Water Treatment & Distillation

The Ultimate Water Treatment Process

We live in an increasingly toxic world. There are a huge number of possible contaminants that could potentially be in tap water, many of which could affect the health. While most people are aware of filters as a solution, water distillers are often overlooked. The practice of purifying water through the process of distillation is ancient, yet it is still the single most effective way to purify water. Anyone who wants the highest level of protection from toxins in their water should invest in a water distiller. 

Some of the advantages of distillation include:

  • Provides the highest degree of protection from the broadest spectrum of contaminants including biological contaminants, toxic metals, radioactive contaminants and petrochemicals.
  • Provides consistent performance without reduction in purity over time, unlike filters that deteriorate over time.
  • Can be used on dangerous, biologically contaminated water (depending on the product design).
  • Can desalinate ocean water (depending on product design).
  • Is recommended by the American Red Cross for treating dangerously contaminated water in an emergency situation.

The easiest way to understand distillation is to understand how nature purifies water, because distillation duplicates nature’s process. Think about this basic question, “Where does fresh water come from?” The answer: rain. Rain is the source of lakes, rivers, streams, glaciers and even underground aquifers. So where does rain come from? Rain primarily comes from the oceans, which consists of highly contaminated water. Nature purifies water through the process of evaporation, condensation and precipitation.

water-distillation

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Here’s how it happens. The sun provides heat to the oceans, which causes the water to evaporate. When water changes from a liquid to a vapor it let’s go of the contaminants. The salt and other contaminants stay behind in the ocean while the pure water vapor then rises and condenses into clouds. The clouds move inland and release the water as precipitation. Rain is very pure water (although in today’s toxic world the rainwater can pick up airborne contaminants before it even hits the ground).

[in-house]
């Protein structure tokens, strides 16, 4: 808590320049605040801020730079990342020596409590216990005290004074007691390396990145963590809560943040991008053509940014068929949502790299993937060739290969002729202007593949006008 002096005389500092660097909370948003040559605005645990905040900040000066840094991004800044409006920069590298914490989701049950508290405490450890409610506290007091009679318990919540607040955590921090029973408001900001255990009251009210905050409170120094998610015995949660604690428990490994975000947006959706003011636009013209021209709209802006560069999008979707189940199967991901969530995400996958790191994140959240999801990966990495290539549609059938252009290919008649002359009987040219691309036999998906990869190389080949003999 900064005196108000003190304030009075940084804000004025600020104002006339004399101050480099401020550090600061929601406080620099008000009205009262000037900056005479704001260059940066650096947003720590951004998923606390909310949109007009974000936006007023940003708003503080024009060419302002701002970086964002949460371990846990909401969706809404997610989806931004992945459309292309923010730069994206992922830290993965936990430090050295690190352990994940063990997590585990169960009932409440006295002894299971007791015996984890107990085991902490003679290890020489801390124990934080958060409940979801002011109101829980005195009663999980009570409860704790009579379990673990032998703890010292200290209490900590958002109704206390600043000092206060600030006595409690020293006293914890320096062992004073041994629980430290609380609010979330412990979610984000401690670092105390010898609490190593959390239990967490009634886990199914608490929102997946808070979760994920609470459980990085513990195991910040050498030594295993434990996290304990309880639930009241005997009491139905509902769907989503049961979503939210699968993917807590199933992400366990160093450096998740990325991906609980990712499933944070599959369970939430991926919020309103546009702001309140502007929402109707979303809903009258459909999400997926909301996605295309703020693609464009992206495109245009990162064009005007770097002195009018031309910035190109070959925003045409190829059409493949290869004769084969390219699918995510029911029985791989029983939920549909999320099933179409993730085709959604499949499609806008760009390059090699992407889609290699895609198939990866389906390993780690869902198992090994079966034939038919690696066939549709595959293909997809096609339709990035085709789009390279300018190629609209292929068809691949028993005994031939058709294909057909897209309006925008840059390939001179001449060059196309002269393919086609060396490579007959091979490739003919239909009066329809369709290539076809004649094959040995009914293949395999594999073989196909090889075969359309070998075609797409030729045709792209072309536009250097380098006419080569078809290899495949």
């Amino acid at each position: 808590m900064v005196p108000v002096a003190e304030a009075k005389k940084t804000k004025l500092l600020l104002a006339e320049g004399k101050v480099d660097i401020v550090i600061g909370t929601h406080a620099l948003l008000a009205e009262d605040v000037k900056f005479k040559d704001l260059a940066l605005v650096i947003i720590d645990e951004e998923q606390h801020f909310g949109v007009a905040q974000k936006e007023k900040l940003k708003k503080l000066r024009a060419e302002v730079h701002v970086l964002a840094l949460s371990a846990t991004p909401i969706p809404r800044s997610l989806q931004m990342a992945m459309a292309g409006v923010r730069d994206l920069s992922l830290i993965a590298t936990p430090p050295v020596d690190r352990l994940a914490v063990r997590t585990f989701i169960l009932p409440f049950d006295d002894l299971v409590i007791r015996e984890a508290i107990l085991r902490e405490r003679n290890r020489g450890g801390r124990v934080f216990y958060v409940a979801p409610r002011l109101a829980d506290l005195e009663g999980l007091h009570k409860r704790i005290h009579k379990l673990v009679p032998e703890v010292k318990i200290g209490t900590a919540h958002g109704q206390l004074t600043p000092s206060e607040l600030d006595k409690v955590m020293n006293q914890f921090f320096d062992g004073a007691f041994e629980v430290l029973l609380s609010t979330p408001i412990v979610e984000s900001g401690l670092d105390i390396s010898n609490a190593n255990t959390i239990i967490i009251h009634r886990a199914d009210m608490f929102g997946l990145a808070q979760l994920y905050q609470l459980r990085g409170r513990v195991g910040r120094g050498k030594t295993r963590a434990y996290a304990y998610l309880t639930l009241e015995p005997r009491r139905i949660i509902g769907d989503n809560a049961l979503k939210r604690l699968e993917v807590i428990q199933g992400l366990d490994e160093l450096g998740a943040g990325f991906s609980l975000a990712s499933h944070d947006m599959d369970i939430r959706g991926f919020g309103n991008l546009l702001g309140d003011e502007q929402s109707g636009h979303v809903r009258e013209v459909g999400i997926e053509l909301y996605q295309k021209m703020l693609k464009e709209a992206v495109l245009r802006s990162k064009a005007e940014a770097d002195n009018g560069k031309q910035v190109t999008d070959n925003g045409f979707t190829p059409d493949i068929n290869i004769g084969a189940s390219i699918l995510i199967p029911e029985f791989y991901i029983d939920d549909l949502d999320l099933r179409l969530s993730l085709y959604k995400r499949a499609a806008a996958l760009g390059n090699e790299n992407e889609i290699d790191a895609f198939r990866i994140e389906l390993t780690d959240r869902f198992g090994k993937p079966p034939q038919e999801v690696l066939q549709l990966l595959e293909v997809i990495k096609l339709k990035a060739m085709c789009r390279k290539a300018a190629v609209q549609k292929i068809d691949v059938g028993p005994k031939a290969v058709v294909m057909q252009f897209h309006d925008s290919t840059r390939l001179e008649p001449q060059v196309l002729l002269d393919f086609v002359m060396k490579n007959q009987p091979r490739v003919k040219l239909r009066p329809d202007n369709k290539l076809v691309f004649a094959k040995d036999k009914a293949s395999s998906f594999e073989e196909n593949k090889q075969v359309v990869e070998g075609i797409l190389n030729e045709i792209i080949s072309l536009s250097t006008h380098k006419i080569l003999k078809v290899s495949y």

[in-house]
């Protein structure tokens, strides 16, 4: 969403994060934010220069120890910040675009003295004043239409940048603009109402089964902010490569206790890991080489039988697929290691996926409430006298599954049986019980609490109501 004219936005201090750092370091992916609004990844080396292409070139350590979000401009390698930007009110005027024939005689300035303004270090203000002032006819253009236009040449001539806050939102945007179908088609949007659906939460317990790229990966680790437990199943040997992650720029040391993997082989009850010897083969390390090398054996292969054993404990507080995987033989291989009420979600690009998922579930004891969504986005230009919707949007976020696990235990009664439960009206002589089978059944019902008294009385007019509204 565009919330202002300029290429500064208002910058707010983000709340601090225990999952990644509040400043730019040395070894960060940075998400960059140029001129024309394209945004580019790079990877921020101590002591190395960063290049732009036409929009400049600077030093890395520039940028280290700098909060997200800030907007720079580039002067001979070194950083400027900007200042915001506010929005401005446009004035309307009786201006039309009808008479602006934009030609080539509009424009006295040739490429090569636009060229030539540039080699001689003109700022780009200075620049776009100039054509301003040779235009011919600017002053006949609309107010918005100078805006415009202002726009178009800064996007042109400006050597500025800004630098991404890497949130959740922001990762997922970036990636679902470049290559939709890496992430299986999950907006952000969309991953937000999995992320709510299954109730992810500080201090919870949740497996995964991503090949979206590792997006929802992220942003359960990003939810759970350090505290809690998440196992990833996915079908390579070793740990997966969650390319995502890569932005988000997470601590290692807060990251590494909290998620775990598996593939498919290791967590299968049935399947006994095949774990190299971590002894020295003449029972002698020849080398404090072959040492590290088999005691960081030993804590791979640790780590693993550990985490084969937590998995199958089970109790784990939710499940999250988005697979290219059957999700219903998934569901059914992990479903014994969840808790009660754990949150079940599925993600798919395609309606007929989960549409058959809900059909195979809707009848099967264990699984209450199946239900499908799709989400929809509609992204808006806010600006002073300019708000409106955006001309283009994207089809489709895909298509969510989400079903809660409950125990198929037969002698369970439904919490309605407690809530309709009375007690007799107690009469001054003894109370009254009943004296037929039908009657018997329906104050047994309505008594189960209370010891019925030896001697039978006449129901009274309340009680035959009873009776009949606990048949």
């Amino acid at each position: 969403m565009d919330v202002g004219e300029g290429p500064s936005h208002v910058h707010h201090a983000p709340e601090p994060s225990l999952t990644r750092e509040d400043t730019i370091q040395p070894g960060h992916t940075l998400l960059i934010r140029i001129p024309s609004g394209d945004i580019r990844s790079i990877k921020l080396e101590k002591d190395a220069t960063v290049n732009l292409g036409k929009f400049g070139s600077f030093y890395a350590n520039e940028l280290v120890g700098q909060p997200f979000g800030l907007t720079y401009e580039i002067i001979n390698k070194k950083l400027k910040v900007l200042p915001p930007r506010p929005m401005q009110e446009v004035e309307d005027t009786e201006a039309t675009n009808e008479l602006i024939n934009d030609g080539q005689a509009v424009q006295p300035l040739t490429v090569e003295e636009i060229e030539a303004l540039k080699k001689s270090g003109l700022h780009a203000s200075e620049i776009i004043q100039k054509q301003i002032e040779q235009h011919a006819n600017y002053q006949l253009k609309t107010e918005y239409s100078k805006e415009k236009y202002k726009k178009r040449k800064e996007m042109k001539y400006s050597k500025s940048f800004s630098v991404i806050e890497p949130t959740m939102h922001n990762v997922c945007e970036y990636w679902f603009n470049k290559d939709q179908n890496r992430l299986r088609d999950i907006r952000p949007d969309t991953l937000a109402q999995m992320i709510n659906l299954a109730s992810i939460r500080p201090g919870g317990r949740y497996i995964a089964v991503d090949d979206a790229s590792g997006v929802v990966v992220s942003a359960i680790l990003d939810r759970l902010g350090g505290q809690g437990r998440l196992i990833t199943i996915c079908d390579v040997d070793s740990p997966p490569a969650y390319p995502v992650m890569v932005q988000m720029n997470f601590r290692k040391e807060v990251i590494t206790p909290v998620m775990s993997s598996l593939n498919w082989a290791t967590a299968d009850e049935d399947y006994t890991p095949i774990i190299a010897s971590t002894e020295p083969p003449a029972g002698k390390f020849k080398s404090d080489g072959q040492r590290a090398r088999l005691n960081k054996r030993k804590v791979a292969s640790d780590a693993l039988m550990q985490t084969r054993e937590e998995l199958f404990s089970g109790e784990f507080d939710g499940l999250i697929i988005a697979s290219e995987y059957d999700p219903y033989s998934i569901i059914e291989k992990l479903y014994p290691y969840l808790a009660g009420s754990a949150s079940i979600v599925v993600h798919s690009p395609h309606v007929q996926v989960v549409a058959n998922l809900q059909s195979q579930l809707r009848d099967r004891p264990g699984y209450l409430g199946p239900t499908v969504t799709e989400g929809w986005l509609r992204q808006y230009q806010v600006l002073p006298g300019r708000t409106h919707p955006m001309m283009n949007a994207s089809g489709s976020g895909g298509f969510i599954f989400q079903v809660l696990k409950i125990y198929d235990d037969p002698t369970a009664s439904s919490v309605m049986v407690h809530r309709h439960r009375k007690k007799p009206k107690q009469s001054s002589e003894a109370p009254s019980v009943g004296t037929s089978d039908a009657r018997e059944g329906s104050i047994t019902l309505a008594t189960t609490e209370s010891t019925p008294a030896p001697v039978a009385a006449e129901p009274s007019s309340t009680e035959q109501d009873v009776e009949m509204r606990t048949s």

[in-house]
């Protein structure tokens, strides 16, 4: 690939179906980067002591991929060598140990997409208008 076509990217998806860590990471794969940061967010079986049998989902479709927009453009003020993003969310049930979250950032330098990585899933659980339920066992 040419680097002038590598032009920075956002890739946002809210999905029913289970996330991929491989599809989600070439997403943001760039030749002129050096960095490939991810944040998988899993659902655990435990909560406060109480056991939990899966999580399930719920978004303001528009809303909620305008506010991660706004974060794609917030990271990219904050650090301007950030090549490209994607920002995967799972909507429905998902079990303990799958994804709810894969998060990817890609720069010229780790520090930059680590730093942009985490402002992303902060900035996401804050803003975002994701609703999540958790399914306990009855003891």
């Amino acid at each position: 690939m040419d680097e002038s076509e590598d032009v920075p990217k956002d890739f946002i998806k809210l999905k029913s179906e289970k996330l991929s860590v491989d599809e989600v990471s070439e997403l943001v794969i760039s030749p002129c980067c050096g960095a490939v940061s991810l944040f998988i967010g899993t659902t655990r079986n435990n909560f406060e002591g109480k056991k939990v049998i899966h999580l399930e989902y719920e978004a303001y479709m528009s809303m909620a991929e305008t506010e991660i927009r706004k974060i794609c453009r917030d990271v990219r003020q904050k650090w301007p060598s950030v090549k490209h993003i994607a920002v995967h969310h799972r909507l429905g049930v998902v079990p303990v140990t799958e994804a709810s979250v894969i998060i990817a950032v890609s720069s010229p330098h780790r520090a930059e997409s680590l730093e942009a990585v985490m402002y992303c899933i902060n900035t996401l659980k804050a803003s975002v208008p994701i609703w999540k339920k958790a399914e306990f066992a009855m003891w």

Moreover, distillation duplicates this process of evaporation, condensation and precipitation in an appliance. First of all, contaminated water enters the boiling tank. Water is brought to a boil, which kills bacteria, viruses and parasites and converts the water from a liquid to a vapor (steam). The steam then rises while the contaminants are left behind in the boiling tank. The pure steam is then separated into a separate container and is then cooled back down into liquid water, which is now distilled water.

“… distillation duplicates this process of evaporation, condensation and precipitation in an appliance”

Another way to look at this process of evaporation, condensation and precipitation is that it is water’s built-in purification method. So a water distiller is not actually purifying the water, but rather it is facilitating water’s built-in purification process. Or in other words, the water is purifying itself. You can also see why the distillation process produces consistently pure water forever, because this process of evaporation, condensation and precipitation never changes.

In short, freshly produced distilled water tastes very good. Most good water distillers also use a carbon filter in order to remove any bad tasting vapors that may pass over with the steam. Some people also like to add minerals back into the distilled water, which is easy to do. Furthermore, distillers come in all sizes, from small household sizes to large industrial distillers. While most water distillers require electricity, some don’t. A new type of water distiller (the Survival Still) is small, inexpensive and simple and is designed to allow families to treat water from a wide range of water sources, even ocean water, and does not require electricity.

Glenn Meder
Leading expert on water in an emergency situation
Designer of the Survival Still emergency water distiller